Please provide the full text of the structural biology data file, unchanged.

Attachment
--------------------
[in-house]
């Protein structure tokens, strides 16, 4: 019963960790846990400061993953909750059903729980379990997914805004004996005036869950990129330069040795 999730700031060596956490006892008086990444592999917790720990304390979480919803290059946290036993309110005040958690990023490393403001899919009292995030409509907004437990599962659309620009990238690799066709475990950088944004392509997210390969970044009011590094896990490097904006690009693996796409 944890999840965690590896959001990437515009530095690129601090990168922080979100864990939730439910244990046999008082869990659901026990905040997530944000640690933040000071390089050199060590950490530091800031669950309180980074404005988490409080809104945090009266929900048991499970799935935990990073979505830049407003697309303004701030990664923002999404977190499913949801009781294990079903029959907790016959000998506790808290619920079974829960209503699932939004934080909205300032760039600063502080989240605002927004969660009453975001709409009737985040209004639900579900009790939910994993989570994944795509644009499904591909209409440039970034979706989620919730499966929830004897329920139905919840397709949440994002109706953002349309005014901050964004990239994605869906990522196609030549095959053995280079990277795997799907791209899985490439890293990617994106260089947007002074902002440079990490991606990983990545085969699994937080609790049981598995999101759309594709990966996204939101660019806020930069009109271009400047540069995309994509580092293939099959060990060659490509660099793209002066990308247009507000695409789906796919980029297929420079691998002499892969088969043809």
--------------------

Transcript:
[in-house]
């Protein structure tokens, strides 16, 4: 019963960790846990400061993953909750059903729980379990997914805004004996005036869950990129330069040795 999730700031060596956490006892008086990444592999917790720990304390979480919803290059946290036993309110005040958690990023490393403001899919009292995030409509907004437990599962659309620009990238690799066709475990950088944004392509997210390969970044009011590094896990490097904006690009693996796409 944890999840965690590896959001990437515009530095690129601090990168922080979100864990939730439910244990046999008082869990659901026990905040997530944000640690933040000071390089050199060590950490530091800031669950309180980074404005988490409080809104945090009266929900048991499970799935935990990073979505830049407003697309303004701030990664923002999404977190499913949801009781294990079903029959907790016959000998506790808290619920079974829960209503699932939004934080909205300032760039600063502080989240605002927004969660009453975001709409009737985040209004639900579900009790939910994993989570994944795509644009499904591909209409440039970034979706989620919730499966929830004897329920139905919840397709949440994002109706953002349309005014901050964004990239994605869906990522196609030549095959053995280079990277795997799907791209899985490439890293990617994106260089947007002074902002440079990490991606990983990545085969699994937080609790049981598995999101759309594709990966996204939101660019806020930069009109271009400047540069995309994509580092293939099959060990060659490509660099793209002066990308247009507000695409789906796919980029297929420079691998002499892969088969043809």